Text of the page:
Any new clothing, sheets, or towels should be washed separately, especially if they are bright or dark colors. This is because leftover dye sometimes will bleed out the first few times you wash them. Keep those off to the side and do them as they are received, so you don't accidentally mix them into your regular loads. Products like Shout Color Catchers are helpful additions that can keep clothes from bleeding, but you shouldn't rely on them to save a load of whites from a bright red shirt, or a load of yellows from new designer jeans.

Can You Wash Towels and Sheets Together?

While many people throw these household staples together into one load, they should be washed and dried separately. Towels stay fluffier when washed in hot cycles. Sheets should be done in warm cycles, not hot, due to shrinkage. Thick, heavy towels are considered rough when compared to more delicate sheet fabrics. Additionally, towels can cause lint buildup on sheets in the dryer. Finally, towels and sheets will dry at different rates, so they will not dry properly when done together.

Towels and sheets

Step 3: Sort by Soil Level

Now that you've separated out your colors and fabrics, you'll want to look for heavily soiled items. These are items with a lot of dirt, grime, sweat, and stains. For these items, do the following:

  1. Treat small stains using the method recommended for that stain type, whether it is ink, wine, food, or grass.
  2. Items with small, treated stains can be washed with the rest of the laundry in those piles.
  3. Items with lots of caked-on dirt, such as shirts worn to work in a barn, or that retain odors, such as cat bedding, should be separated out. These items should be washed together on the appropriate cleaning cycle.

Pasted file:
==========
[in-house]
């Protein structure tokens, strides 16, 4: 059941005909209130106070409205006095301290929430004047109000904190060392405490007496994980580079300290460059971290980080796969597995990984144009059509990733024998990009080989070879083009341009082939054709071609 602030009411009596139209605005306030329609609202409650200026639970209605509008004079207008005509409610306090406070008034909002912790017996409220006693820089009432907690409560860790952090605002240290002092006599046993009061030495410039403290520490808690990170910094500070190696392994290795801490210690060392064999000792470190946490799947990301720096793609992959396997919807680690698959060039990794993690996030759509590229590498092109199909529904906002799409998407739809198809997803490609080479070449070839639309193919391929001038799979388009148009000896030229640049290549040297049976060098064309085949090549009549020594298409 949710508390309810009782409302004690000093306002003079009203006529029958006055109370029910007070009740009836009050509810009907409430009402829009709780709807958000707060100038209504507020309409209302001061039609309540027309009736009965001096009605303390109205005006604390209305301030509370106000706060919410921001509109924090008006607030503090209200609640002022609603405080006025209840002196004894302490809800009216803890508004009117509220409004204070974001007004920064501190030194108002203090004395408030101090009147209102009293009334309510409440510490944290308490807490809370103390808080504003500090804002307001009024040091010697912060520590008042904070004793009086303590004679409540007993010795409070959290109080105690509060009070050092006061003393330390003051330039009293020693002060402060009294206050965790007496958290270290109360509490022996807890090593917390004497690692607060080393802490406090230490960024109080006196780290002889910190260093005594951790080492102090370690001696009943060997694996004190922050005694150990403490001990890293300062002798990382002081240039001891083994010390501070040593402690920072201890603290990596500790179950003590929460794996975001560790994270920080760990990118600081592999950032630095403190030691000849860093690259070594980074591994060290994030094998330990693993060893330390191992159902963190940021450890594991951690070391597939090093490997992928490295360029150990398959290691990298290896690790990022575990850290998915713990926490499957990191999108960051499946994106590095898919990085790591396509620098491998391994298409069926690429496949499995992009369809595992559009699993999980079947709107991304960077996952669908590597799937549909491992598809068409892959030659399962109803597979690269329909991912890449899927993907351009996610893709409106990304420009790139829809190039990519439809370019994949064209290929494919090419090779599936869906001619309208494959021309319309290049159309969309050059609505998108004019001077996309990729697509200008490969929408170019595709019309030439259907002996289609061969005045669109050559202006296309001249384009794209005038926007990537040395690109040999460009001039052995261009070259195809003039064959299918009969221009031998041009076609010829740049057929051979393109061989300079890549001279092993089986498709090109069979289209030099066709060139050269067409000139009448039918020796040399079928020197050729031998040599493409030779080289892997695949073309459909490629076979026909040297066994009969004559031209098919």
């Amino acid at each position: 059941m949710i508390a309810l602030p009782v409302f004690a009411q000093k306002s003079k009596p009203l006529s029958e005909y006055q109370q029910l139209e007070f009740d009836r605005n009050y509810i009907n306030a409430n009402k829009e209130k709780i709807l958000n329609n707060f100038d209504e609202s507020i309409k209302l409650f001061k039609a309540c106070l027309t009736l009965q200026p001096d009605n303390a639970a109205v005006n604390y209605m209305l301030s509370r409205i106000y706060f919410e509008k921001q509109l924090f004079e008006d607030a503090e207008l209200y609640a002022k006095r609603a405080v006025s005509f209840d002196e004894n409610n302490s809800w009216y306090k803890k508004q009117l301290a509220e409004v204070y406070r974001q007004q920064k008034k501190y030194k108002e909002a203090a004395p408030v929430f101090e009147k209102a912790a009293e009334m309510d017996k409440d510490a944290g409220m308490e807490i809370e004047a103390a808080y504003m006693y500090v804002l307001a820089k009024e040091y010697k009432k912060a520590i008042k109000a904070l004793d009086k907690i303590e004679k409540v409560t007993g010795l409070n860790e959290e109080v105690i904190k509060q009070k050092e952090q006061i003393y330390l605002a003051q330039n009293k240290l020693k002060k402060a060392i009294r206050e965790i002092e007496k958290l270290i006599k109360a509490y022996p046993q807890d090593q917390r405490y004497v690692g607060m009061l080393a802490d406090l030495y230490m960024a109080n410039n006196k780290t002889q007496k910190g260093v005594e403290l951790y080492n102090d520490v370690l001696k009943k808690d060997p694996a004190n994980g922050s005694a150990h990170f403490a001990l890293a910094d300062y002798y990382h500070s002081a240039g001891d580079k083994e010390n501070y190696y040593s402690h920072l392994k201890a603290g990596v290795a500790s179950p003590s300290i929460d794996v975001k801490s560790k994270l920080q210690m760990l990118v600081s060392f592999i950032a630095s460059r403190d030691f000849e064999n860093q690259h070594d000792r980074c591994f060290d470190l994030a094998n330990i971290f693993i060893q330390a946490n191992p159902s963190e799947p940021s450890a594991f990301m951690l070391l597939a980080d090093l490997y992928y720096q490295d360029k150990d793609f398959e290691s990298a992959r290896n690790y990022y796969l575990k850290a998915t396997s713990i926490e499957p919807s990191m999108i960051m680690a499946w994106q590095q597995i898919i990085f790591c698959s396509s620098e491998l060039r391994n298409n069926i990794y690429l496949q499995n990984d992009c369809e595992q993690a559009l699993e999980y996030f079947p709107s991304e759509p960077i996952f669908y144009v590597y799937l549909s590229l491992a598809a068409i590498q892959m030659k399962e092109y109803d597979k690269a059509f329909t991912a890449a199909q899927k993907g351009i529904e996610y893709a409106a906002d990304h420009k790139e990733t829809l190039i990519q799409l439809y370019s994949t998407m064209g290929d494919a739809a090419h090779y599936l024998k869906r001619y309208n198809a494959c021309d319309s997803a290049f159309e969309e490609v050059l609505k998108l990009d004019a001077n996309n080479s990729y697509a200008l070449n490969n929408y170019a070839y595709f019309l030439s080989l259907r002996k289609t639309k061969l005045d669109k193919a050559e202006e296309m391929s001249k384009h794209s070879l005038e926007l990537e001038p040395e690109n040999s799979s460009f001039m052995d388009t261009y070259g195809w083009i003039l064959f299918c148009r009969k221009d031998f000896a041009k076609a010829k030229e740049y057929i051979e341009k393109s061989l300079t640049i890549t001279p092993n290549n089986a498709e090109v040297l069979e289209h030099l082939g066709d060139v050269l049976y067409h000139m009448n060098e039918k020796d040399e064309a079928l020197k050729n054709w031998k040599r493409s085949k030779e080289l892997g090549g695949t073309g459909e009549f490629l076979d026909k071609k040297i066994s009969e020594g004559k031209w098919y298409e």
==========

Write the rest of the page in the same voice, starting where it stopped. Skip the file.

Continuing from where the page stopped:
Laundry Sorting Tips and Tricks

And that's the basics of sorting. See, learning how to properly do laundry isn't difficult. After a few times, it becomes second nature. But there are a few tips and tricks you can try to make things even easier.

  • Label baskets and hampers by color or fabric so the whole family sorts as they discard their soiled clothing.
  • Keep stain removal pre-treatments by the clothes baskets so items can be treated ahead of time. Make sure you purchase a treatment meant to sit for a few days.
  • Don't throw bundles of clothes into the washer at once. Instead, pull each item out from the basket separately. This helps you find stray socks, underwear, and other items that were sorted into the wrong pile.
  • Turn clothes inside out to protect them when washing.
  • Put socks and delicates in a mesh bag to protect them and keep everything together.
  • Wash the largest pile first and work your way down to the smallest. This helps you stay on top of your laundry.
  • Sort laundry as you are taking it out of the rooms.
  • Use the best laundry detergent for your load and washer.
  • Keep items known to bleed, such as tie-dye shirts, out of the regular piles. Even when they have been washed a couple of times, certain fabrics and dyes may continue to bleed for several wash cycles. It's far easier to prevent a laundry mishap rather than remove color bleeding from clothes after the deed is done.

Laundry Sorting Made Simple

Set yourself up for laundry success by sorting your laundry before starting your next load. A little effort goes a long way toward producing excellent results. You'll save time and your favorite shirt!